How does pressure affect your professional life?

As a service provider, of whatever work it is you do, have you ever paused to ask yourself how pressure affects your quality of work?

You may work as a complementary health-care therapist, or you may work in an office or some other professional environment providing a service to your clients. Wherever you work and whatever you do, you are likely to encounter and experience pressure at some point in your day. Some people would say they feel under pressure constantly.

But how does this pressure affect us, and our work? Continue reading “How does pressure affect your professional life?”

Complementary Health-care – Part 2

What is your contribution? 

in Part 1 of this series, we looked at the fact that each therapist and modality within complementary health-care contributes to the quality of the pool of complementary health-care as a whole. Hence we could see that we have a responsibility not only to our clients individually, but we also contribute directly to the overall quality of the health-care industry and the service available to the public.

In this article, we look at what that means for us, as therapists in this field.

So what is the quality of our contribution, not only to our clients, but to the availability of health-care to the wider society we all share?

The quality that we offer comes directly from the quality that we live, across all aspects of life. Continue reading “Complementary Health-care – Part 2”

Complementary Health-care – Part 1

What is your contribution?

If you work as a therapist or complementary health-care practitioner of any kind, is it possible that you are part of something much bigger than just your own personal business or the clinic at which you work?

A practitioner such as a massage therapist is part of complementary health-care, which is an overall term for a range of modalities and therapies which support a person in their health-care but are not conventional medicine. Complementary health-care therapies are exactly that – complementary to conventional medicine (and not a replacement of or alternative to it). Complementary health-care can provide much support to clients, alongside the treatment they may be receiving from conventional medicine.

The provision of any form of health-care to a client carries with it a responsibility. All Massage Therapists or other health-care practitioners will no doubt be aware that they have a duty of care to their client. However, have you considered that your duty of care could be wider than this? Continue reading “Complementary Health-care – Part 1”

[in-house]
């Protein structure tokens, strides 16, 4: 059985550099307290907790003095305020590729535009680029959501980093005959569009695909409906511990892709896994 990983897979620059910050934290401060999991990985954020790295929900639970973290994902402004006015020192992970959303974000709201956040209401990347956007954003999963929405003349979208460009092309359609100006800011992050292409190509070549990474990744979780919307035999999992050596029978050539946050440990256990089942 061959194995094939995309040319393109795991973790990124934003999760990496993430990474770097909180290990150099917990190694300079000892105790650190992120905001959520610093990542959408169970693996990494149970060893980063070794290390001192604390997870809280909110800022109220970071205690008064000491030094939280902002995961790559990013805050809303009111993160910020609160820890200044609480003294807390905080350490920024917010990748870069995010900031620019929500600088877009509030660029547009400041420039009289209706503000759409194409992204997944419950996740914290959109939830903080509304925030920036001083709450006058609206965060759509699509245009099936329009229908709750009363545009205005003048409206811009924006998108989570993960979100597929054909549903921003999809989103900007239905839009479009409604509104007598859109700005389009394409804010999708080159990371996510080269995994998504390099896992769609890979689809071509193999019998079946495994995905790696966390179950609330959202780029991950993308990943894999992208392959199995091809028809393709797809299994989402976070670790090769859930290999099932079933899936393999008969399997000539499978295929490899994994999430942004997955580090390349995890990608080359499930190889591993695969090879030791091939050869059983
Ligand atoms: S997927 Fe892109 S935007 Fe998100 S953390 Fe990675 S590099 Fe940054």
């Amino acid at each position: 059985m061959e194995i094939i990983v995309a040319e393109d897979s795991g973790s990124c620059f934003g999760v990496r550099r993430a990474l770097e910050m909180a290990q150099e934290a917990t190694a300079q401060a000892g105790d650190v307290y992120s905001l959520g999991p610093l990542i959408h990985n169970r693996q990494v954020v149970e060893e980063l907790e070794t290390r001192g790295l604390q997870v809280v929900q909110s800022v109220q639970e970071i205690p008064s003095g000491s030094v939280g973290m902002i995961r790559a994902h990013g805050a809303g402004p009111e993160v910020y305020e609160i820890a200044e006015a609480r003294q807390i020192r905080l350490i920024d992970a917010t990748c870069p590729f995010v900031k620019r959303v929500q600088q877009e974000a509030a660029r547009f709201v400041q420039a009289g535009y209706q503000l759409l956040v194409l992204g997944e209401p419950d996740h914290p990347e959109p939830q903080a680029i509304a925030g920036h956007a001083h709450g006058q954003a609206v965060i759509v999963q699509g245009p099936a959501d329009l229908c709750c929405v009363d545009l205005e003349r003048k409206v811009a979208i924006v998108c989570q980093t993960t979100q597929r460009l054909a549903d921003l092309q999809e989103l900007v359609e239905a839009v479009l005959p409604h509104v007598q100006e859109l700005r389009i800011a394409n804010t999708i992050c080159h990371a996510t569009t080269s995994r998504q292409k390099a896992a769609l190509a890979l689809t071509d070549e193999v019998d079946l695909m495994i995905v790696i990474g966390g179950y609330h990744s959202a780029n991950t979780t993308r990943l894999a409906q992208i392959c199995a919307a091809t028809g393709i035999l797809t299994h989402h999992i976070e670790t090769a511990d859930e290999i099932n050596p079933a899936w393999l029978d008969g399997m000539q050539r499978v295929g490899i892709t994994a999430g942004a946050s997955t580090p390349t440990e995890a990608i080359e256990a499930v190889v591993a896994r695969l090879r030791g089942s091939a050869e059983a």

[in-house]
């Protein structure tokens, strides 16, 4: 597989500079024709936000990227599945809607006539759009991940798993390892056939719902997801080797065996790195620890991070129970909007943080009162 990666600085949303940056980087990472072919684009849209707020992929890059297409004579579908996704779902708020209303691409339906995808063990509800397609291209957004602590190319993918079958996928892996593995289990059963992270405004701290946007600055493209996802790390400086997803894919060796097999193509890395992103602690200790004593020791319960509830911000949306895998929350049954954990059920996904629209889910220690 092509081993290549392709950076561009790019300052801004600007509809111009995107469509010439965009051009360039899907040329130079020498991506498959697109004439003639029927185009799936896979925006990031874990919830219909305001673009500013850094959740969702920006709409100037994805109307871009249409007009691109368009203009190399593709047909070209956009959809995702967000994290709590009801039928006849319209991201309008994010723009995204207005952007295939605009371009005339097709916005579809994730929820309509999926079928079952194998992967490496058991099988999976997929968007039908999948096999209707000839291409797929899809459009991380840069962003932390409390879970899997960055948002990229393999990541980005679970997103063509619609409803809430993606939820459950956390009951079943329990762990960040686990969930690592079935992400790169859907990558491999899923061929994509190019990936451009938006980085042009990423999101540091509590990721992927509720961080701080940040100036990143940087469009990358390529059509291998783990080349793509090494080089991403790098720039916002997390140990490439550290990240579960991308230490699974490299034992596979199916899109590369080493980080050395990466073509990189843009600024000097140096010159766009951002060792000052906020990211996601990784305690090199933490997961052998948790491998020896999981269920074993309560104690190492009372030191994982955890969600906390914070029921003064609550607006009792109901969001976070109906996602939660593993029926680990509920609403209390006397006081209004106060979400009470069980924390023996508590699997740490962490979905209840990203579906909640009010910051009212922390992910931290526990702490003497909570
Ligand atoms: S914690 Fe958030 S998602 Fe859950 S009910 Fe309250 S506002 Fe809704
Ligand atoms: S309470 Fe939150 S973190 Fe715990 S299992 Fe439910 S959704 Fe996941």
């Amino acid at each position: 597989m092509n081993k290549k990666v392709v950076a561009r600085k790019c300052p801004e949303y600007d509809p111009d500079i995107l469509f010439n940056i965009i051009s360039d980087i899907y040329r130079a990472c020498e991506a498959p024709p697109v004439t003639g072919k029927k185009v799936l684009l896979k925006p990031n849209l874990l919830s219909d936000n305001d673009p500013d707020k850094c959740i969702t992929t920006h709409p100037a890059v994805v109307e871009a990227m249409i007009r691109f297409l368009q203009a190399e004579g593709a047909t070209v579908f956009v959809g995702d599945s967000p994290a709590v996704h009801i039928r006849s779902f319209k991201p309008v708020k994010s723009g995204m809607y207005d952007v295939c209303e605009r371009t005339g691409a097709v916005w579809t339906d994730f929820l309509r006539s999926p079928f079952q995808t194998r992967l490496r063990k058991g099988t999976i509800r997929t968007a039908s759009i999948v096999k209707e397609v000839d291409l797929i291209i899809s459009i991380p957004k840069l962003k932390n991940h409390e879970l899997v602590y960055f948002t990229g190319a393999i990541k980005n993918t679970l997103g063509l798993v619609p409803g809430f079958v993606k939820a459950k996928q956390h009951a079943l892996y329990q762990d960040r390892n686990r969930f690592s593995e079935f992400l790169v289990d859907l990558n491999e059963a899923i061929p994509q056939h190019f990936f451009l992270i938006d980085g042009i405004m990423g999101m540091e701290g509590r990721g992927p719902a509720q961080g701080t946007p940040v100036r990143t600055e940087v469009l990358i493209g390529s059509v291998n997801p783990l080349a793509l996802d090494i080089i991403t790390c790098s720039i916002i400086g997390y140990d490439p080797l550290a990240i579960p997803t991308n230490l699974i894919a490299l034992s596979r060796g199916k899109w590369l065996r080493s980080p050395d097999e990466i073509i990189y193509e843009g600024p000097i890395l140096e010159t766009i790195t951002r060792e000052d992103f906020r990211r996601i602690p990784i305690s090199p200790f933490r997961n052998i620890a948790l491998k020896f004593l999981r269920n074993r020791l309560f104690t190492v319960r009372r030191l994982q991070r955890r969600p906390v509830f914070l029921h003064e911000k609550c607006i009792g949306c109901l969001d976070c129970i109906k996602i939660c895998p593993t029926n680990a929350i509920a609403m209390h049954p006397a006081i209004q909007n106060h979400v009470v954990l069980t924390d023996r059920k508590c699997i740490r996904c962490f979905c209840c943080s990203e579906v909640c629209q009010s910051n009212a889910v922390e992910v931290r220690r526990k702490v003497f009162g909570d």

Professional service – Part 2 – Sympathy or compassion

In Part 1 of this series, we looked at the distinction between support and carrying. We saw that we may think we are supporting people but when we take on their problems or try to fix things for them, or if we are honest, if we need to be the one to fix things for them, then we are not truly in support at all.

We saw that there is a big difference between true support, which is a reflection which offers the possibility of change (which the client or other person must choose for themselves) and carrying (where we do it all for the other person). The latter leads to no growth and is draining on us as well.

We saw also that this is a big thing for service professionals such as Massage Therapists – and it is an illuminating moment to realise what sort of service we are really offering.

This distinction is similar to sympathy and compassion. With sympathy, we could say that someone is down in a bit of a deep hole. If we sympathise, Continue reading “Professional service – Part 2 – Sympathy or compassion”

Professional service – Part 1 – Support or Carrying?

In this 2 part series, we look at professional service, and two very important aspects that professionals often mistake for true service. This week, we look at support.

What does support actually mean?

When we are looking for support, what is it we are asking for? Often, when we say we are not supported, is it possible that we are wanting someone else to take responsibility for difficulties we ourselves are facing?

There is a difference between support and carrying, just like there is a big difference between compassion and sympathy.

Continue reading “Professional service – Part 1 – Support or Carrying?”